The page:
He hasn’t turned His back on humanity, no matter how many people change the hope and purpose and promise for which they were created, and turn it all into fear and terror and destruction upon others they so wrongly deem worthless and less valuable.  He still works in the world for good, works in us for good, works in us to bring about good for others, the world, and ourselves.  He is still here.  His presence is valuable and invaluable.

There is value in good, in bringing about good in a broken, fallen world.

There is value in love and in loving others, regardless of their good and bad choices.

There is value in kindness and compassion and helpfulness.

There is value in hope and in bringing hope to another.

There is value in the invaluable-ness of every created being.

There is value in reaching deep and down and dirty into the ugliness of humanity to bring up from the dredges, to bring hope to the hopeless, to bring love to the unloved.

There is value beyond a price tag.

There is value in value itself, in the importance of the created and the Creator, in the love that carefully crafted each of us, in hope and purpose and value.

“Men have looked away from themselves and at things so long that they have come to esteem the religious, learned and civil institutions as guards of property, and they deprecate assaults on these, because they feel them to be assaults on property. They measure their esteem of each other by what each has, and not by what each is.”     ― Ralph Waldo Emerson, Self-Reliance 

Value that is determined by ITs price tag and not by ITs worth to those who receive IT or WHO are IT.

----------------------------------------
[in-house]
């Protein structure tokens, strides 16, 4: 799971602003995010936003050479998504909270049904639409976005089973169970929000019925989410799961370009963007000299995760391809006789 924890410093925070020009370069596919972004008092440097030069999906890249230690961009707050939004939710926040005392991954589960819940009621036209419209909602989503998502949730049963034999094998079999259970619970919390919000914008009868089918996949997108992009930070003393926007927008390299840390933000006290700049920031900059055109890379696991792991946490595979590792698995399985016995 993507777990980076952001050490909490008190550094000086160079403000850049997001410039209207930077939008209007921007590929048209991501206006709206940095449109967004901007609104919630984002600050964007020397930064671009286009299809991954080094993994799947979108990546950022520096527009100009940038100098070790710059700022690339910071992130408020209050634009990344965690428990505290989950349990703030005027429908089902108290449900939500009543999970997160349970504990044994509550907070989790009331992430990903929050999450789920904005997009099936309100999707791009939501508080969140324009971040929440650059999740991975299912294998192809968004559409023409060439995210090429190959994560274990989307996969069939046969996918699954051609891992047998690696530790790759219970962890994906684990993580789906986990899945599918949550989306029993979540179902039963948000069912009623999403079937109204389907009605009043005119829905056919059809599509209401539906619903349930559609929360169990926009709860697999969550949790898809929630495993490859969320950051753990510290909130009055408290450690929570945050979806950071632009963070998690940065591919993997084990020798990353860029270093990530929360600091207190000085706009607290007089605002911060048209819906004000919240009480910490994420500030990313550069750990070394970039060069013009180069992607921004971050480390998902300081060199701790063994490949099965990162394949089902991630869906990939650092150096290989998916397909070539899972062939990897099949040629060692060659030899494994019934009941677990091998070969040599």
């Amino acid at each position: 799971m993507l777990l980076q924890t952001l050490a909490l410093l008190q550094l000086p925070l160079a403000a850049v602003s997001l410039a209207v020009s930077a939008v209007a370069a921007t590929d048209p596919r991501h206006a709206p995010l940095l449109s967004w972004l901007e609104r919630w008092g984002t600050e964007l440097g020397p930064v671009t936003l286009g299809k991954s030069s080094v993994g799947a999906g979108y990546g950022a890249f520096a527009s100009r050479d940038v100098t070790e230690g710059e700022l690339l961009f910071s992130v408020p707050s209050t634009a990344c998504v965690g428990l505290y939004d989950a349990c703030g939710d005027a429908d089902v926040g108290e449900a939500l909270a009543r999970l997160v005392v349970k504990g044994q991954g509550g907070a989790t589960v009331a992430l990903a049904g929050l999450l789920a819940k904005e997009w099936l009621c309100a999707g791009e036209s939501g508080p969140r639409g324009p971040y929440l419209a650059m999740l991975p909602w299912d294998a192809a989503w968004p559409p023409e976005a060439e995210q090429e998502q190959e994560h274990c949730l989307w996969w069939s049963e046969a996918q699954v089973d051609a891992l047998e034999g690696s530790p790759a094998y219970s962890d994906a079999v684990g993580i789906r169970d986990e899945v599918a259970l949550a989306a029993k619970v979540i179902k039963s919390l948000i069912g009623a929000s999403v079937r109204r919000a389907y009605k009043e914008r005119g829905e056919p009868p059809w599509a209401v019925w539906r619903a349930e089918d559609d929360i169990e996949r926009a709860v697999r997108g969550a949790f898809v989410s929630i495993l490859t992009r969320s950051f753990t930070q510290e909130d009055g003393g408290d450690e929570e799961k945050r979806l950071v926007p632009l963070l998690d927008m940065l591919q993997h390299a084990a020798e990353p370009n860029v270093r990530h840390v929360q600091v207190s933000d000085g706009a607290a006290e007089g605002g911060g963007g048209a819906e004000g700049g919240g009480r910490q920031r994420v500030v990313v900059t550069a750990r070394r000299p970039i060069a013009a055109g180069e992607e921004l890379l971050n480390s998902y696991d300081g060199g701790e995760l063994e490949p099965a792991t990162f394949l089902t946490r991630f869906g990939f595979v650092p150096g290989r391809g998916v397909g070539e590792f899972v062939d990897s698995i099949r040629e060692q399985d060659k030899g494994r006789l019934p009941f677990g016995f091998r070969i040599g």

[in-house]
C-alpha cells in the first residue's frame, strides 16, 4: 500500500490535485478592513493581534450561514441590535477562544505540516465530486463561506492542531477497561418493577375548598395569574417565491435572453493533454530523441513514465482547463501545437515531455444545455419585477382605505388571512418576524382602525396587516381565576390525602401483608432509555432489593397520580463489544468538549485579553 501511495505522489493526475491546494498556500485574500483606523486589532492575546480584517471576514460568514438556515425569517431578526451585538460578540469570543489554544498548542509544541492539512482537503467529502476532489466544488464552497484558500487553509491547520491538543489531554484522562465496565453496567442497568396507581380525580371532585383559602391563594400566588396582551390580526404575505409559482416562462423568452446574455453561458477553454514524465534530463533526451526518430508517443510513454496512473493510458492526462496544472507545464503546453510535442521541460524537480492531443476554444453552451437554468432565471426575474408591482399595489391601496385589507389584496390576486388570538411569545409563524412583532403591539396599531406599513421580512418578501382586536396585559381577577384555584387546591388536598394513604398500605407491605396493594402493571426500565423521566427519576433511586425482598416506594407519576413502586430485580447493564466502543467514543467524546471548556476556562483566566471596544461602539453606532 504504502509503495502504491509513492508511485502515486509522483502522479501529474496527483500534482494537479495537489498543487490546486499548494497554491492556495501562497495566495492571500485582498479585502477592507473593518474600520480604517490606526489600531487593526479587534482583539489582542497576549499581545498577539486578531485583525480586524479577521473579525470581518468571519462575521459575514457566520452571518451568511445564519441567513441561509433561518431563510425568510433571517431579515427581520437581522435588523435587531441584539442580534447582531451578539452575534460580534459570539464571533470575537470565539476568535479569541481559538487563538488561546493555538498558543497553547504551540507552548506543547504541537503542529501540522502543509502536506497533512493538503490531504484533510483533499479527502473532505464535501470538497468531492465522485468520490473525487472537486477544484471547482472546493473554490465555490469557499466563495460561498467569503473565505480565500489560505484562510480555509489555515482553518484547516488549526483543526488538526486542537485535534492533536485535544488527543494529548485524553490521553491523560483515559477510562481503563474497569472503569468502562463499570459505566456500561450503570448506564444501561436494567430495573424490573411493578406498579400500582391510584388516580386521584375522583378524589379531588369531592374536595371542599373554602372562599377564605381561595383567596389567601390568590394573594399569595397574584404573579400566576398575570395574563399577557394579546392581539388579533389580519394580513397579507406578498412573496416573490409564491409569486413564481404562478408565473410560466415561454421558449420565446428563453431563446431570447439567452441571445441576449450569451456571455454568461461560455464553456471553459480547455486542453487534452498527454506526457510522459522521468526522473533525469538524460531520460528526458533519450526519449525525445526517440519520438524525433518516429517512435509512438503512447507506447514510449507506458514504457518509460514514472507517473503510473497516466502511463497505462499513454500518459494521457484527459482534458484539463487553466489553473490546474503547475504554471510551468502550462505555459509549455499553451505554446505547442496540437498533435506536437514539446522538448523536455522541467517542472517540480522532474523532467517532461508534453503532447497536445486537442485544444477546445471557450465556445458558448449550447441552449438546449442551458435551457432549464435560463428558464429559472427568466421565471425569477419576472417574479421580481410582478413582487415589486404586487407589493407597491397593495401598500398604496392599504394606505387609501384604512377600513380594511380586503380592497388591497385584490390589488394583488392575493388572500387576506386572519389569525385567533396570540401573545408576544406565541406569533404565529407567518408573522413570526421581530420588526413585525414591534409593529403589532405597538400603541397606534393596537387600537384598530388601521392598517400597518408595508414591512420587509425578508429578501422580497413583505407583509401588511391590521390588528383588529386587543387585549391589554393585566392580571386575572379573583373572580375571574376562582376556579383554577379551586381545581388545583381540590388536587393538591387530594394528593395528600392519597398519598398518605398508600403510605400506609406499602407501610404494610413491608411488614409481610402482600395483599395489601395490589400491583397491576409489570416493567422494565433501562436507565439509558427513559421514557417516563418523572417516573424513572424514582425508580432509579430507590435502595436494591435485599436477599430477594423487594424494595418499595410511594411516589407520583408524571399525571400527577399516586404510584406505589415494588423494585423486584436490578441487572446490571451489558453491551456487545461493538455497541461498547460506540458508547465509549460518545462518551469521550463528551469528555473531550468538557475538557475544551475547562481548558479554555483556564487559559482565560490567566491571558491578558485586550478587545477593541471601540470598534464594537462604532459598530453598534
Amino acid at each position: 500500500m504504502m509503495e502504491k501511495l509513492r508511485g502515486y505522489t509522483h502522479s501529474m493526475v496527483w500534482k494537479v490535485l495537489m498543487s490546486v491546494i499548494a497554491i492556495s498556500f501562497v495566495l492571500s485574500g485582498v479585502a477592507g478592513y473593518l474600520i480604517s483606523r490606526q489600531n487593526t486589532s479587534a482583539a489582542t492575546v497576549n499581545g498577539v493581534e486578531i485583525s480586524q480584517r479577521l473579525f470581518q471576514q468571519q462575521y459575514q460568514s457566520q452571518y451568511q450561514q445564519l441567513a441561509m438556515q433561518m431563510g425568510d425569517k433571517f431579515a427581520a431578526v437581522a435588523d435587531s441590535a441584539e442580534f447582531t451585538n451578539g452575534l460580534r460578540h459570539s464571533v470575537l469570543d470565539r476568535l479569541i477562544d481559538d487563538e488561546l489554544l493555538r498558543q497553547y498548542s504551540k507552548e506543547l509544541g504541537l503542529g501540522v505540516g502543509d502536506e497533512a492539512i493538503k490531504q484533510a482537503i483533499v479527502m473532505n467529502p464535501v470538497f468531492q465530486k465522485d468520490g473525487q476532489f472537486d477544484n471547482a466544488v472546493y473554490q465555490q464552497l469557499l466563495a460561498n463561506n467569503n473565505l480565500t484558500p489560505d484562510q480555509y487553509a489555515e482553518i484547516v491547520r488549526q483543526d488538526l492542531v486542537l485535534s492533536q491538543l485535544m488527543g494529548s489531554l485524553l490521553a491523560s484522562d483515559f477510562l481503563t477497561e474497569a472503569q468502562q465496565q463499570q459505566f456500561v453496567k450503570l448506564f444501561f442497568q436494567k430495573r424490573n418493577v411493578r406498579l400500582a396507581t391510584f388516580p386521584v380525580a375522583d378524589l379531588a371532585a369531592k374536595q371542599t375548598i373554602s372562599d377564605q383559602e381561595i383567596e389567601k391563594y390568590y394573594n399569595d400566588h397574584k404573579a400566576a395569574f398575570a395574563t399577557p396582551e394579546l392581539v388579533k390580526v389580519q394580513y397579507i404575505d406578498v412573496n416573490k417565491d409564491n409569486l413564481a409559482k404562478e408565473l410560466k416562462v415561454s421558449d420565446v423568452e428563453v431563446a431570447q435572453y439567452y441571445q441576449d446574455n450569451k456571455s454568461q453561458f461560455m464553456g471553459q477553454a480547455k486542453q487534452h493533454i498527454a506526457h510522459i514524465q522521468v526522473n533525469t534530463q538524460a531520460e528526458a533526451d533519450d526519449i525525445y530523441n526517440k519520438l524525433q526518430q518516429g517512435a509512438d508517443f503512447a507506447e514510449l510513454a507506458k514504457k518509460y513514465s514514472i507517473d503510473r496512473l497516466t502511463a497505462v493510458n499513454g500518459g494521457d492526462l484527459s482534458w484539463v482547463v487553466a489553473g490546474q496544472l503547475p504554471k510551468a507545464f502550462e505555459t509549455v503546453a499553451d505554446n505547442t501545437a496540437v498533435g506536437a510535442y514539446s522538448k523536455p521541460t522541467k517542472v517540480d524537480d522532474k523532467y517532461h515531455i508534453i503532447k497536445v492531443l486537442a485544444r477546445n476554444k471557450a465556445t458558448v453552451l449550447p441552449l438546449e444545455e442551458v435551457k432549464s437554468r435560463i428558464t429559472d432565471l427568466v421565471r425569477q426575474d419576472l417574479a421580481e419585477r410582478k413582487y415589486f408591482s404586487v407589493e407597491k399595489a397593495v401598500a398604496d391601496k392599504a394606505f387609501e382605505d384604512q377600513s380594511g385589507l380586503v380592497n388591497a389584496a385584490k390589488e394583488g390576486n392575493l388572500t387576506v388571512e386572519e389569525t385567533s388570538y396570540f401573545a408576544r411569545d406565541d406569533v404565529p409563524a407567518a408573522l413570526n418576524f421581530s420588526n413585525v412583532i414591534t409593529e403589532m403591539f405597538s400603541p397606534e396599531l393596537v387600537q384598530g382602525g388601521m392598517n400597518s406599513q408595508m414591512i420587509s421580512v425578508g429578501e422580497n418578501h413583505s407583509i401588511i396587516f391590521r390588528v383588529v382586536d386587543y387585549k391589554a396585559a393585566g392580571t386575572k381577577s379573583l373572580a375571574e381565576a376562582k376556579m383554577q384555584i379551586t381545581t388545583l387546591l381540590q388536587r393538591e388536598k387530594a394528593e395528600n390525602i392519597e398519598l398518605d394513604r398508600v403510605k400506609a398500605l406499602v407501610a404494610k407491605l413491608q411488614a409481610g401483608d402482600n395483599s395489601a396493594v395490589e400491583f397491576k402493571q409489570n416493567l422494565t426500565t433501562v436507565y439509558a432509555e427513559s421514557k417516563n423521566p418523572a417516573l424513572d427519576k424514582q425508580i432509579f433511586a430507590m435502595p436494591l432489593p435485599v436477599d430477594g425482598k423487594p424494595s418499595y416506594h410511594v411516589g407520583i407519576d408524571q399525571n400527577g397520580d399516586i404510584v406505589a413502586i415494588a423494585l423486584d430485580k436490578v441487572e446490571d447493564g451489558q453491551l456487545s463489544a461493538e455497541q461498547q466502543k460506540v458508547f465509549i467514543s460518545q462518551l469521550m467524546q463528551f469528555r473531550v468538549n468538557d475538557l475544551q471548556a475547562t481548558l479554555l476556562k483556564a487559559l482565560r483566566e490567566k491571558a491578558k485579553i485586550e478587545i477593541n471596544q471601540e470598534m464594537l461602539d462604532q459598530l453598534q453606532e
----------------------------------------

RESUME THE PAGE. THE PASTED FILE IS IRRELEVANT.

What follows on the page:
Value that is too often defined by its financial benefit, not by the God-given worth so lovingly bestowed upon or within the person.

Value that is stripped from humanity by cruelty, hatred, wrong-doing, or pain, especially when brought about at the hands of another who seeks power or prestige over kindness, compassion, or love.

Why?  To what end do we steal the value, the God-given worth of another human being without so much as asking permission, much less considering the potential consequences of such a devastating choice?  

To what end to we rob another person of truly experiencing God as we appreciate and care for one another as Jesus Himself showed us in His own example?  What are we getting out of it?

The demoralization of another’s heart and soul is truly that – devastating – and can truly have lasting effects, and sometimes even deadly effects.  In the past few months, I’ve learned of too many children (young men, actually) and adults I personally know who have taken their own lives after being brought to such lows that there seemed no other way out.  No hope or light on the other side of the darkness felt like enough to pull them back from making a permanent choice to end a temporary problem.

Why is this ok?  Why are we not reaching out to others with Hope and Love and Light to pierce through the shadows, to find the innermost pains WE ALL FEEL, and to gently take another’s hand to walk alongside, back out of the hurt?

Why do we not recognize that each other person we see started the same way, microscopically and blessed, to prayerfully become tiny naked newborns, thrust into a harshly bright, cold world that is light years different from the cozy, warm haven from which tiny babies emerge?  Why do we not find life to be a precious gift in all of its forms, in the strengths and vulnerabilities we each have tucked inside?  Why are we instead competing against others to find something to prey upon in them, to attack them with verbally and electronically, while we simultaneously try to Facebook and Instagram and Tweet our latest amazing accomplishment from the mountaintop?

What happened to the JOURNEY through the mountains, the valleys every single one of us struggles through, the challenging climbs and falls every single one of us has to reach the next pinnacle, and the soaring elation of finally reaching the summit and surveying the JOURNEY it took to make it there, the lessons learned along the way, and NOT the people we tromped on to make it there?